Denmark returned to the Euros in 1988, and lost all three matches. The Danes lost to West Germany, Italy, and, you guessed it, Spain. Denmark then failed to qualify for the 1992 Euros, and things were looking bleak.


Or were they? Somehow, a tournament Denmark failed to qualify for became the Danes’ best ever.

Denmark finished as runner-ups to Yugoslavia in qualifiers, but that country’s Civil War meant that the Yugoslavians were banned from the tournament. Denmark qualified in place of Yugoslavia, and managed to struggle through their group to make it to the knockouts. In the knockouts, thanks to a double strike from Henrik Larsen, Denmark took the Netherlands to penalties where Peter Schmeichel would save Marco van Basten’s penalty kick. Denmark faced Germany in the final. In Sweden, the Danish side stunned the world and won 2-0. They were champions of Europe.

This joy was short lived. In 1994, Denmark failed to qualify for the World Cup. Two years later, the Danes qualified for the Euros but failed to make it out of the group stages.

In 1998, however, Denmark’s luck returned. They had their most successful World Cup, reaching the Quarter-finals. After advancing through the group stages, Denmark demolished a talented Nigeria side 4-1 in the Round of 16.

Unfortunately for the Danes, they had a rough next draw: defending World Cup champions Brazil. They lost 3-2, keeping the game close before Barcelona legend Rivaldo scored the winning goal.

But good things didn’t last for Denmark. Another group stage exit followed in the Euros of 2000, and after a solid group stage performance at the 2002 World Cup, Denmark were disappointed to exit in the Round of 16.

The Danes then followed that up with another early exit at the Euros in 2004, losing in the first round of the knockouts. After that, Denmark didn’t make another tournament in six years.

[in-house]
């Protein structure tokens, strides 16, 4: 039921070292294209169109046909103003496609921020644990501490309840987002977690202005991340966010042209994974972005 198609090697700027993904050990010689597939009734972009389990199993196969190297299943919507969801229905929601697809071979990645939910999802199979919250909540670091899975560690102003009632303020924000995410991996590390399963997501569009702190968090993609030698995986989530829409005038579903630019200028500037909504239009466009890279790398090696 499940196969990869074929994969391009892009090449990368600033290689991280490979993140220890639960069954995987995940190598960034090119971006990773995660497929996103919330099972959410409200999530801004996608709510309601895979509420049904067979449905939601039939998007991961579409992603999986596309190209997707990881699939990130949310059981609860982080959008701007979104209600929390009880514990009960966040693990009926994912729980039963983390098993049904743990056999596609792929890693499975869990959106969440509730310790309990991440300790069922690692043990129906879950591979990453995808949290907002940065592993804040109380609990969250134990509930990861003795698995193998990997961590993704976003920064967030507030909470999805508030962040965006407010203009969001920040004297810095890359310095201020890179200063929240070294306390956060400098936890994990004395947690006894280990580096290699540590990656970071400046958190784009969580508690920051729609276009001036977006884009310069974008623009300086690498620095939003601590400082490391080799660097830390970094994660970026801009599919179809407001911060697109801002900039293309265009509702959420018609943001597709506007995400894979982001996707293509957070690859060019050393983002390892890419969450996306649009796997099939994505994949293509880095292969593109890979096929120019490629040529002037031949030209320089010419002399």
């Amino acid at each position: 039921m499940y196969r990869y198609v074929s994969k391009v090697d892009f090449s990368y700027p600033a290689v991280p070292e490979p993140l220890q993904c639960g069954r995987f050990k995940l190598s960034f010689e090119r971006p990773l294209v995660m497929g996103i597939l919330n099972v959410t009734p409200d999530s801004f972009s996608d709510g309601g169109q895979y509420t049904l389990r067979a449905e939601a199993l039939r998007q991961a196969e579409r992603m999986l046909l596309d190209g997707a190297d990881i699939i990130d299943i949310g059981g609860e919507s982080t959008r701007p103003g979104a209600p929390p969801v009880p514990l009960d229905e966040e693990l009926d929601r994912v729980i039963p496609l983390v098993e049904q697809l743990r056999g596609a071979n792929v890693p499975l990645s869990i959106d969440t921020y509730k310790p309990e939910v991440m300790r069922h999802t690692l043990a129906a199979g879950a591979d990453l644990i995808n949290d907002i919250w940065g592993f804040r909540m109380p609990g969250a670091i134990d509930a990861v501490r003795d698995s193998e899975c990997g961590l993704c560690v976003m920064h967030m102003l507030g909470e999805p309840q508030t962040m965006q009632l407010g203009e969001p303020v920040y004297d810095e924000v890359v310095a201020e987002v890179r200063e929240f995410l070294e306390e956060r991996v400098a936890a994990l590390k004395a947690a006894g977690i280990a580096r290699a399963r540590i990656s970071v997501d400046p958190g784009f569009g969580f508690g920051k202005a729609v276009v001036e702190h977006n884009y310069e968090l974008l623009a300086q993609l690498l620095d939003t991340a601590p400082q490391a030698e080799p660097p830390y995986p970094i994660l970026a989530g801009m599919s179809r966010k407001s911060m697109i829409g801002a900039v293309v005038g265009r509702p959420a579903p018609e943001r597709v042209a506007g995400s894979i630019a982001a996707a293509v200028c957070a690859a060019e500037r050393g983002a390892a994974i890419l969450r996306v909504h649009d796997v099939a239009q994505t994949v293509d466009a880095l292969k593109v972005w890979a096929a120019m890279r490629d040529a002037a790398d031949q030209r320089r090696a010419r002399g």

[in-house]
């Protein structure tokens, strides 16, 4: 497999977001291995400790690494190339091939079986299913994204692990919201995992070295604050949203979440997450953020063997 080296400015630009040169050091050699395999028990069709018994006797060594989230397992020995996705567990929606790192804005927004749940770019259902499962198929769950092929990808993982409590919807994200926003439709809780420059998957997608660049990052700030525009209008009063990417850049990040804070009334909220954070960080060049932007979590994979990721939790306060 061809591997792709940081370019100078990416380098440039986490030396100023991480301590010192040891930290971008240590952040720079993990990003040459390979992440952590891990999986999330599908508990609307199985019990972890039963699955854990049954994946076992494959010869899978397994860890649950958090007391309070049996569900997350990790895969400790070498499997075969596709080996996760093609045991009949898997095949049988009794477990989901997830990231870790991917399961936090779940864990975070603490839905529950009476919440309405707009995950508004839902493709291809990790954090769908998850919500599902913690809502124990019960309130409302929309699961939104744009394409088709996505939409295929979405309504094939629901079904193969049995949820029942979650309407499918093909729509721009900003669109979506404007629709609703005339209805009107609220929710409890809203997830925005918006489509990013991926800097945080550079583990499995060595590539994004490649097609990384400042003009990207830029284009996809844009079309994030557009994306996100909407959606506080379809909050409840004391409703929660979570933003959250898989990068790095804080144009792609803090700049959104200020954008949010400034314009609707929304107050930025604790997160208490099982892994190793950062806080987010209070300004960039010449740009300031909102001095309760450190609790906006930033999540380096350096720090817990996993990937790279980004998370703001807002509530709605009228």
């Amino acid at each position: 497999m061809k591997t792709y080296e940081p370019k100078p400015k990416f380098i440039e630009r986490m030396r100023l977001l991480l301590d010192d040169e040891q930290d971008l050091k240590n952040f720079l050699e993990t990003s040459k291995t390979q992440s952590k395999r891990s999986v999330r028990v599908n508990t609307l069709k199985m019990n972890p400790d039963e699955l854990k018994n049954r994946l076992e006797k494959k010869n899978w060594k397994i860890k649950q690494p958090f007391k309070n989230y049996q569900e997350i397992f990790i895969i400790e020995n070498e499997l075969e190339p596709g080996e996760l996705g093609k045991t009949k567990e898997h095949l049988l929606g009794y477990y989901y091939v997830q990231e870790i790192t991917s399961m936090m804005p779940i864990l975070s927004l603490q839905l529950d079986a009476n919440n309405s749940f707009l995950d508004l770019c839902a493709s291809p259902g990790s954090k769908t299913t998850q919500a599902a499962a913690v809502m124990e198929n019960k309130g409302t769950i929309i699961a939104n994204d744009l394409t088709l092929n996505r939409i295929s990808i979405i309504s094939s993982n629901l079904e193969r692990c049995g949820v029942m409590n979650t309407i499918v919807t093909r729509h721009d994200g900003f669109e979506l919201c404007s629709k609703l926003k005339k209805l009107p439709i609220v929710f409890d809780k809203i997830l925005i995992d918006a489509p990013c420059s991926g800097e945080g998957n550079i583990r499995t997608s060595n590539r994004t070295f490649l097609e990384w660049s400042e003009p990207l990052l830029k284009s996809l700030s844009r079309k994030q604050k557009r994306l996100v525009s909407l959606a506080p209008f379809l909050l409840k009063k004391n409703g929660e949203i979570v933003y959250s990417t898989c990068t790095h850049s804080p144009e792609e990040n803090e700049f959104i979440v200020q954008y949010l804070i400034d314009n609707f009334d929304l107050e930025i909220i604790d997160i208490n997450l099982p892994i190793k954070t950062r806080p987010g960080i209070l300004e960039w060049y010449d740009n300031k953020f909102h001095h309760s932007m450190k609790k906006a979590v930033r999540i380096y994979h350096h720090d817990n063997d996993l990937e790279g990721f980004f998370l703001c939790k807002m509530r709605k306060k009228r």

Once more, Denmark were not helped with a tricky draw. The 2010 World Cup group draw saw Denmark pitted against eventual finalists in the Netherlands, one of the top ranked African teams in Cameroon, and Japan. They unsurprisingly were eliminated in the group stages.

The same thing happened at the 2012 Euros. Denmark faced Germany, Portugal, and the Netherlands. The young squad, which included 19-year old Ajax star Christian Eriksen, were eliminated in the group stages.

Denmark then failed to qualify for both the 2014 World Cup and the 2016 Euros: in 2014, Denmark were the lowest ranked group runner-up so they were unable to play in the next round of qualifiers. In 2016, they lost to Sweden in the qualifying playoff.

Denmark continued their inconsistency at major tournaments, qualifying for the 2018 World Cup. Given a relatively easy group of Peru, France, and Australia (ok, France were difficult), Denmark advanced to the Round of 16 only to lose to Croatia on penalties.

Who would Denmark have faced if they won? Russia. The same Russia side that Denmark throttled at this year’s Euros to advance to the Round of 16.

After losing to Finland and Belgium, it looked like Denmark needed a miracle to advance. And they got one.

Denmark can make a deep run into this year’s tournament, because the national team rises to the occasion and proves doubters wrong. For years, they competed without even using professional players. They won a tournament they didn’t even qualify for. And yet, no matter what the national team achieves at the Euros, the biggest miracle will be that Christian Eriksen is alive and well.

Image Courtesy of Football.ua, CC BY-SA 3.0 GFDL, via Wikimedia Commons.